Positive Reinforcement Works Wonders for the Struggling Student
“Finish your homework or you’re grounded!”
“If you don’t get those grades up, I’m taking away privileges!”
But while attempting to change your kid’s behavior by threatening to enact punishments may be a completely natural parenting fallback – and, let’s face it, sometimes just a whole lot easier – it’s actually not the best way to help a struggling student.
Though it may seem counter-intuitive, offering rewards is actually a more effective method of getting your kids (or students) to do what you want.
The year was 1948, and psychologist B.F. Skinner had a problem. He was trying to do something that many felt impossible – train pigeons. After all, pigeons aren’t exactly known for their staggering intellectual capacity.
After much trial and error, Skinner discovered that if the pigeons received positive reinforcement – in the form of a treat — every time they did what he wanted them to do – which was pushing a tiny lever — the birds learned the desired behavior very rapidly.
Skinner named his method “operant conditioning” – and the fields of psychology, education and behavior management were never the same!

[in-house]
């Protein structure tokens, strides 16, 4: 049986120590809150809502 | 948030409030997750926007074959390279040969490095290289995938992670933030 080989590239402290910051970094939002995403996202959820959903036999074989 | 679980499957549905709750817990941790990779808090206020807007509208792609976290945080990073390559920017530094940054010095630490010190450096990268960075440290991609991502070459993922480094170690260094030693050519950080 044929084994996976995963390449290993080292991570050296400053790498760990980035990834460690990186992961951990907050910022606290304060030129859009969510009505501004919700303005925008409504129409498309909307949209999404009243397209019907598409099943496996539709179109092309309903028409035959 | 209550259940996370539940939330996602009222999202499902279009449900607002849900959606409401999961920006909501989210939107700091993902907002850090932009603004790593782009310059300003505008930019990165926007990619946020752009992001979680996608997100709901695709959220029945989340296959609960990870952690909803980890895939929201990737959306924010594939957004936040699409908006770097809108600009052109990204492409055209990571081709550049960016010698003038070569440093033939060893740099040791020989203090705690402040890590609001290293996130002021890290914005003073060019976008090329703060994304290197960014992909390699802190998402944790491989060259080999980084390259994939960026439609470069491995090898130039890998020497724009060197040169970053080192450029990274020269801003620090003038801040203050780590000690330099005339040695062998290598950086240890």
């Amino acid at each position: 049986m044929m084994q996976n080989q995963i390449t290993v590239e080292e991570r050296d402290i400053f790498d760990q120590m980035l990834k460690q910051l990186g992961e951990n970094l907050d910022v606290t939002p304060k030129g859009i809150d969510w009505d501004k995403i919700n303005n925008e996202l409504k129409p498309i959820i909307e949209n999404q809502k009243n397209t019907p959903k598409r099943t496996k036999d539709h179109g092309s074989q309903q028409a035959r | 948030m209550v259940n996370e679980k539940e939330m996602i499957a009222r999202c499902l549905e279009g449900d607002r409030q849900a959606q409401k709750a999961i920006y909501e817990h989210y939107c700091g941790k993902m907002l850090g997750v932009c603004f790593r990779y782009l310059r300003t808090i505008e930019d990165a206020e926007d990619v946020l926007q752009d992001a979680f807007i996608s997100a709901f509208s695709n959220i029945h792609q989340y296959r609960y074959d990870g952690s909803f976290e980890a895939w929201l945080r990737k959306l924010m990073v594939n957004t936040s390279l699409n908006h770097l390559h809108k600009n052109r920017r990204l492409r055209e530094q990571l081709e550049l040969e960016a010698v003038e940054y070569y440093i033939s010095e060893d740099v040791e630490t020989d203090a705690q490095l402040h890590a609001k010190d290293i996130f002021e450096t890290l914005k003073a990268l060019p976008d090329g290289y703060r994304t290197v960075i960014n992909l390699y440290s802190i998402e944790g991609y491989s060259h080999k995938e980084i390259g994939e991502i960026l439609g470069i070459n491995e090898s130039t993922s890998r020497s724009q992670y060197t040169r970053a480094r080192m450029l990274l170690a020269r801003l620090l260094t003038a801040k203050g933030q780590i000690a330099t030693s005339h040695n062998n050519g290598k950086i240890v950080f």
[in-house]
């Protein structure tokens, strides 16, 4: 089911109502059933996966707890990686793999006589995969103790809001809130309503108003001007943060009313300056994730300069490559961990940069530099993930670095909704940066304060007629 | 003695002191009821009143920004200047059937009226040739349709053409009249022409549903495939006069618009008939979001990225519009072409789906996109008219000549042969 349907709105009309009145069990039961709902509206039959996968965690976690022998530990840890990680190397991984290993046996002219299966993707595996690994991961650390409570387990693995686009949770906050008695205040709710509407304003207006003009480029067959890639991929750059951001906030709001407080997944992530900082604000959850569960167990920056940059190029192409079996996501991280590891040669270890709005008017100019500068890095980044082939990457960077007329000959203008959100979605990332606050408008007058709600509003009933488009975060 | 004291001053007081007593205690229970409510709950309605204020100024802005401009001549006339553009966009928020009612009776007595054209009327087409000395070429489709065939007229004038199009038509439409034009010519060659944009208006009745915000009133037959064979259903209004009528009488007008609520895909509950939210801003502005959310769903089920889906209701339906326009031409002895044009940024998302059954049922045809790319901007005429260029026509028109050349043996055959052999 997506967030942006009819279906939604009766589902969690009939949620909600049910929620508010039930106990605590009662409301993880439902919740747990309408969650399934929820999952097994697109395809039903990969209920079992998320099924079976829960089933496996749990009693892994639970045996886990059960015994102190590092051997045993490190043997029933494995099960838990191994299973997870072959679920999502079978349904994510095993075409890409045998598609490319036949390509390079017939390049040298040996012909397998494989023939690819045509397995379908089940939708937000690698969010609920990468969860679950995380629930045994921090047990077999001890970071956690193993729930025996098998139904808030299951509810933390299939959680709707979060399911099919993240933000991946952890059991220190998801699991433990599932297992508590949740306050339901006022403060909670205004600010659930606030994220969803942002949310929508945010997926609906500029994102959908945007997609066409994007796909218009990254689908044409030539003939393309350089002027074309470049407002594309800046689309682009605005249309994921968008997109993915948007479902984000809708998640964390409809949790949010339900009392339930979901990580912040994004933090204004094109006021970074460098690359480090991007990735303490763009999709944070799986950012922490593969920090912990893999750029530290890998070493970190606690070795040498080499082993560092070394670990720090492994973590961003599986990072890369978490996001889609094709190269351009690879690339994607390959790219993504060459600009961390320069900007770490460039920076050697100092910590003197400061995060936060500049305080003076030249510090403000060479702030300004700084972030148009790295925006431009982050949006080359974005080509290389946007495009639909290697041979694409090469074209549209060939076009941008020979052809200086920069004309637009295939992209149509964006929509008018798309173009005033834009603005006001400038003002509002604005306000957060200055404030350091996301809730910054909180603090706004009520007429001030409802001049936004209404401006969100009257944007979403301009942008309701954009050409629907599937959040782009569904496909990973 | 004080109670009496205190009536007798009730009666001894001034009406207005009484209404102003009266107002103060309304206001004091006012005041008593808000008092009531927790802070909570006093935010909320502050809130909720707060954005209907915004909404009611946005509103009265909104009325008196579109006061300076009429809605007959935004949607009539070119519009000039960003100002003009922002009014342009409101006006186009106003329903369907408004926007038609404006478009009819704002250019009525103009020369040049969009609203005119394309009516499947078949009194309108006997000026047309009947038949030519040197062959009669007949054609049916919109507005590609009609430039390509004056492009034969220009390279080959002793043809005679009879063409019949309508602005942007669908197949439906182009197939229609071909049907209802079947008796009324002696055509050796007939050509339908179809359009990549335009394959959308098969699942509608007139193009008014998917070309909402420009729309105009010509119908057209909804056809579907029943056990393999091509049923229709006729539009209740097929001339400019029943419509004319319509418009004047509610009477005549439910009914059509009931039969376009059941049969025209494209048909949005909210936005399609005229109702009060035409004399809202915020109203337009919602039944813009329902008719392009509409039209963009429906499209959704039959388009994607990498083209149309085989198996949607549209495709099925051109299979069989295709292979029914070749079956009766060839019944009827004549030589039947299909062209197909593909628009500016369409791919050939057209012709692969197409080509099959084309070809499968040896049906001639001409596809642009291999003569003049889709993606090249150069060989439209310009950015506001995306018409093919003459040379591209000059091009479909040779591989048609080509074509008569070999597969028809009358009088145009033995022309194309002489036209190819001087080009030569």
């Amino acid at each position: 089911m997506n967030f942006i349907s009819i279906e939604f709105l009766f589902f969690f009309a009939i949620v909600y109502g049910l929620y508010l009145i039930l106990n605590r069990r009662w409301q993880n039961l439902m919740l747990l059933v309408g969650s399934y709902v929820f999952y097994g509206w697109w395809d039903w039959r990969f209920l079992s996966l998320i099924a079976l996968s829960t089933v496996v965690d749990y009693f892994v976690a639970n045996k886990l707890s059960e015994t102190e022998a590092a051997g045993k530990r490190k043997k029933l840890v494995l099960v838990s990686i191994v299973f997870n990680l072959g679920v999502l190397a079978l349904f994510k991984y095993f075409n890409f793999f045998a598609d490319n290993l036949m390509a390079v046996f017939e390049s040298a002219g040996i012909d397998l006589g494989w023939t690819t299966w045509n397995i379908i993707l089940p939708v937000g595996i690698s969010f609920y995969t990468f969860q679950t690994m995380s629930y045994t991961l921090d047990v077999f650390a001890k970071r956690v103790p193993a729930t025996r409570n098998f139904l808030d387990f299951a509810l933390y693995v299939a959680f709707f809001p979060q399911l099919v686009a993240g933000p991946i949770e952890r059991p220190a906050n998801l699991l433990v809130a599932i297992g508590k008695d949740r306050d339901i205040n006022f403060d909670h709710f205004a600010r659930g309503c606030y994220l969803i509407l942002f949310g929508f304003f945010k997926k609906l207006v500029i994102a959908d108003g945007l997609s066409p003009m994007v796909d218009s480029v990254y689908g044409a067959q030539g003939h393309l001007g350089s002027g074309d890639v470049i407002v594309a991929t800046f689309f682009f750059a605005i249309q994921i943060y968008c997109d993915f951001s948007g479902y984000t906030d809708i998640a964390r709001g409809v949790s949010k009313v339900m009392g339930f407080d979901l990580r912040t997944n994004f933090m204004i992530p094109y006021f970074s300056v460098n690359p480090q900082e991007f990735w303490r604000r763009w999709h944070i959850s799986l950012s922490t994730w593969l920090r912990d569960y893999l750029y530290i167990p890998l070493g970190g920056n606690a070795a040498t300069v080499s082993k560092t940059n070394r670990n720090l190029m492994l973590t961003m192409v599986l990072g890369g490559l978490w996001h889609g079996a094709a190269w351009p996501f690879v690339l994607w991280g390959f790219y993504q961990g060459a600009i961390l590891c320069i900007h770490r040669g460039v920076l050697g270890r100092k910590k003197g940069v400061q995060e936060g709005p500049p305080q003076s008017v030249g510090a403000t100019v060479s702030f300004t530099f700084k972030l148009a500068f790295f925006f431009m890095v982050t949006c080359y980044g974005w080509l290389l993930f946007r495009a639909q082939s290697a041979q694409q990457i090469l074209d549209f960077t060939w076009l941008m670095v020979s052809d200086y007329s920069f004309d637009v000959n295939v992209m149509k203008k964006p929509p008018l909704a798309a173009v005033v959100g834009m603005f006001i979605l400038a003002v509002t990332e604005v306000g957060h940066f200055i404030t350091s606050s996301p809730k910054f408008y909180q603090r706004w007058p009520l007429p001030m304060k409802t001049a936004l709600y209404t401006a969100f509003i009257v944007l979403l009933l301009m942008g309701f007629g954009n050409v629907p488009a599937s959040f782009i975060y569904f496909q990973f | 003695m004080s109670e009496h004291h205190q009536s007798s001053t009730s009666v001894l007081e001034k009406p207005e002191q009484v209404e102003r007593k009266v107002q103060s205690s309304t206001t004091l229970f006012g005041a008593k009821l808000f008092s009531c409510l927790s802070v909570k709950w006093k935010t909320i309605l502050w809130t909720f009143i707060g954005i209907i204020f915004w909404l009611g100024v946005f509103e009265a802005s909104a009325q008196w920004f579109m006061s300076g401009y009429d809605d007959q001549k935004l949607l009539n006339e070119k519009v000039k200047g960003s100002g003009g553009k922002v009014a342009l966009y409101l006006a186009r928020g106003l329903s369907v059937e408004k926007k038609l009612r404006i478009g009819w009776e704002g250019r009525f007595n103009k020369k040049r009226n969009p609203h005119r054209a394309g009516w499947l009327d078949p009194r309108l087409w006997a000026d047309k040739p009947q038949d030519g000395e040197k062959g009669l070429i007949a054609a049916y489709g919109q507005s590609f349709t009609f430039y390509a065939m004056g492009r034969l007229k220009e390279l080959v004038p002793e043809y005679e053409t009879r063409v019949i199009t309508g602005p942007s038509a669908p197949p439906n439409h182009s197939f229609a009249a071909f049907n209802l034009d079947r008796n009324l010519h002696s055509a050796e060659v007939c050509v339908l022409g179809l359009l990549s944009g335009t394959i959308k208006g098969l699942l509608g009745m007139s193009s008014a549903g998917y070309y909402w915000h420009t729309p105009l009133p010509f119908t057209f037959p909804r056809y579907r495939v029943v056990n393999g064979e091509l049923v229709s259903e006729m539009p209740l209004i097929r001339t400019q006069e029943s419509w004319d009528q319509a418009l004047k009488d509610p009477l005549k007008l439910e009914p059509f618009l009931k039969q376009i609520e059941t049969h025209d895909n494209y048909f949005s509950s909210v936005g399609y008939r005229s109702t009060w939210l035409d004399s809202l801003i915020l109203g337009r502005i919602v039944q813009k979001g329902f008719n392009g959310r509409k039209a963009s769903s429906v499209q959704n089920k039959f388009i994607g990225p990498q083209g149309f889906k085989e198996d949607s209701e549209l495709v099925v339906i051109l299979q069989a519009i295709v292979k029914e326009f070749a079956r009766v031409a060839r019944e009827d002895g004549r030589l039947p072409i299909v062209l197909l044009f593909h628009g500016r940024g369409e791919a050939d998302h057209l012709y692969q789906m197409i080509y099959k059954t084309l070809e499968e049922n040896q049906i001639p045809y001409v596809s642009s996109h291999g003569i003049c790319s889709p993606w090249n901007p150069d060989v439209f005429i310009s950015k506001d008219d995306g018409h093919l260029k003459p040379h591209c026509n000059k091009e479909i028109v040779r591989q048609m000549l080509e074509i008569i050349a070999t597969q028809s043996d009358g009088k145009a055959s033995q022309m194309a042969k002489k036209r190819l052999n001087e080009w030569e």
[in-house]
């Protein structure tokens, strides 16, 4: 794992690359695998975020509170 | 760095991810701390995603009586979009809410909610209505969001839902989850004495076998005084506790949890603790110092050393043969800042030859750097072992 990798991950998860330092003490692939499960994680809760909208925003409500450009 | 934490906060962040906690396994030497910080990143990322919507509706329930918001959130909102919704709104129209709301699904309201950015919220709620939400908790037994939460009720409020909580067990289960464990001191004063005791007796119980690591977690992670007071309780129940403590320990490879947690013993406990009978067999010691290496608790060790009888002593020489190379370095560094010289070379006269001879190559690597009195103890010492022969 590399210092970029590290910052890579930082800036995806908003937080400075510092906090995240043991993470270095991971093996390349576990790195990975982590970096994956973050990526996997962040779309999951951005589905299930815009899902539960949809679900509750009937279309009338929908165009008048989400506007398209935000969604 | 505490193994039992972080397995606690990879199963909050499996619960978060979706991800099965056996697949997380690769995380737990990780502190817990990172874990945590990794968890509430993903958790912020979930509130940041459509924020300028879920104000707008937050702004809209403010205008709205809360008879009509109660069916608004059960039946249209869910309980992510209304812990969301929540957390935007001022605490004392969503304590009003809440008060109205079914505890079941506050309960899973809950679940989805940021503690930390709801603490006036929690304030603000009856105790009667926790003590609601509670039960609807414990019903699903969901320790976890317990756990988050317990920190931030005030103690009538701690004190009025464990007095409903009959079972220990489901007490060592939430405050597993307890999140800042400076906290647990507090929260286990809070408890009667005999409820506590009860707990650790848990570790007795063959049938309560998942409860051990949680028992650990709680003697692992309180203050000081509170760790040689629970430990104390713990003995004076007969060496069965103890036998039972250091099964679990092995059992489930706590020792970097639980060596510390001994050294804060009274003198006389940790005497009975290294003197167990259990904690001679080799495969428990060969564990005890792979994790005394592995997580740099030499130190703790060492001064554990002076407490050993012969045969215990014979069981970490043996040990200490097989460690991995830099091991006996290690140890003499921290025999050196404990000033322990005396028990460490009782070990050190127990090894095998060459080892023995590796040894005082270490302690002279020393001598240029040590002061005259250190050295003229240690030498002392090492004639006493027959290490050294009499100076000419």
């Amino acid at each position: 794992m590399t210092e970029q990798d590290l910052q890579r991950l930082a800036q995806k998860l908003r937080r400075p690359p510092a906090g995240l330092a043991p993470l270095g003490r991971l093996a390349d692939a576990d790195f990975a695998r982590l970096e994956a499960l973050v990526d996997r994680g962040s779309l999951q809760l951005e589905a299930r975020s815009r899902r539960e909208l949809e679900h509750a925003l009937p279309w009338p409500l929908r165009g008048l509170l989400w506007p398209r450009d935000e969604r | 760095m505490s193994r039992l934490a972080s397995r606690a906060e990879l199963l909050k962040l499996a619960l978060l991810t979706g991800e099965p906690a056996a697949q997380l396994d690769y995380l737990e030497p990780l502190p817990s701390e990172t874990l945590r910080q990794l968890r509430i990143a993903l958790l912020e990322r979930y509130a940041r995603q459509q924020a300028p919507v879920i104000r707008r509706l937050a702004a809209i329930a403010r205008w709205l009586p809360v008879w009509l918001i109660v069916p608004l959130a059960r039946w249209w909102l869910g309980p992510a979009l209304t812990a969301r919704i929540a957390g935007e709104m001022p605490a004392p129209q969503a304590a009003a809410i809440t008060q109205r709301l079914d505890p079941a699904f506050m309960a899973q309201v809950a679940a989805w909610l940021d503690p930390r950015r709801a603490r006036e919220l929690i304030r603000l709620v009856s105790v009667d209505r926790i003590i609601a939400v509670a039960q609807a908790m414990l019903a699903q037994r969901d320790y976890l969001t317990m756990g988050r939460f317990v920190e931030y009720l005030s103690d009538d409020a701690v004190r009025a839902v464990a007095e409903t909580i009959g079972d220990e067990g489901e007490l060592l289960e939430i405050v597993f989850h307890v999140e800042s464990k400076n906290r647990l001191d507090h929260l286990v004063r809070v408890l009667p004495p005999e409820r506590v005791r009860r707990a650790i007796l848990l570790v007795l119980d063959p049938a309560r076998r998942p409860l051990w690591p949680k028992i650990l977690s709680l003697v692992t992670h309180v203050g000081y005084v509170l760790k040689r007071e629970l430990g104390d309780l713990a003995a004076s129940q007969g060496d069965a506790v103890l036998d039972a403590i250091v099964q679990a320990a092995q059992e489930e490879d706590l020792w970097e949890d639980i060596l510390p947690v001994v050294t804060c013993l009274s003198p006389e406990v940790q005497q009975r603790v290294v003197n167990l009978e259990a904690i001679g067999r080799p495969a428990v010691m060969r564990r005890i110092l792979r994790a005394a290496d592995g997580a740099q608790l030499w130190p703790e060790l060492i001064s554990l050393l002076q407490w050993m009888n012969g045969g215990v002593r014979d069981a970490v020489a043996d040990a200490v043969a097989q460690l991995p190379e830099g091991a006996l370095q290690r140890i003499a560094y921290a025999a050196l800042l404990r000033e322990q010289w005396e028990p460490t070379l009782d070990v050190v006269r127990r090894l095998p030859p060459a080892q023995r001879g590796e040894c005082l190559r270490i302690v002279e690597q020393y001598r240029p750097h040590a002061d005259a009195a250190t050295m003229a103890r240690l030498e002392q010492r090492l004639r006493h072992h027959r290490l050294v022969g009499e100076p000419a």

If positive reinforcement can work wonders on a bunch of pigeons, just imagine what it can do for your student! Positive reinforcement can be something tangible, like a sticker, a lollipop, or a special certificate acknowledging their improved effort.
Positive reinforcement can also be intangible, like a hug or a smile. Praise is effective, too. When offering verbal positive reinforcement, be specific. Tell your child exactly why you’re proud of them, such as:
- “You got most of your spelling words right this week! I can tell you’ve been working hard.”
- “I can’t wait to tell the family about the good grade you got in math. How wonderful!”
- “Your teacher told me that you’ve been trying harder in class. I’m so proud of you!”
Positive reinforcement works best when it’s delivered immediately after the desired behavior takes place, or at least as close as possible. Best of all, you don’t have to wait until your student’s behavior is absolutely perfect in order to offer positive reinforcement; in fact, you should reinforce every incremental step in order to encourage continuing progress.
Studies show that random rewards are the most effective way to change behavior –so mix it up! Reward all positive behaviors with a smile or a hug, and dole out the special stuff, like treats or certificates, at random intervals. Above all, be consistent and emphasize positive reinforcement over punishment.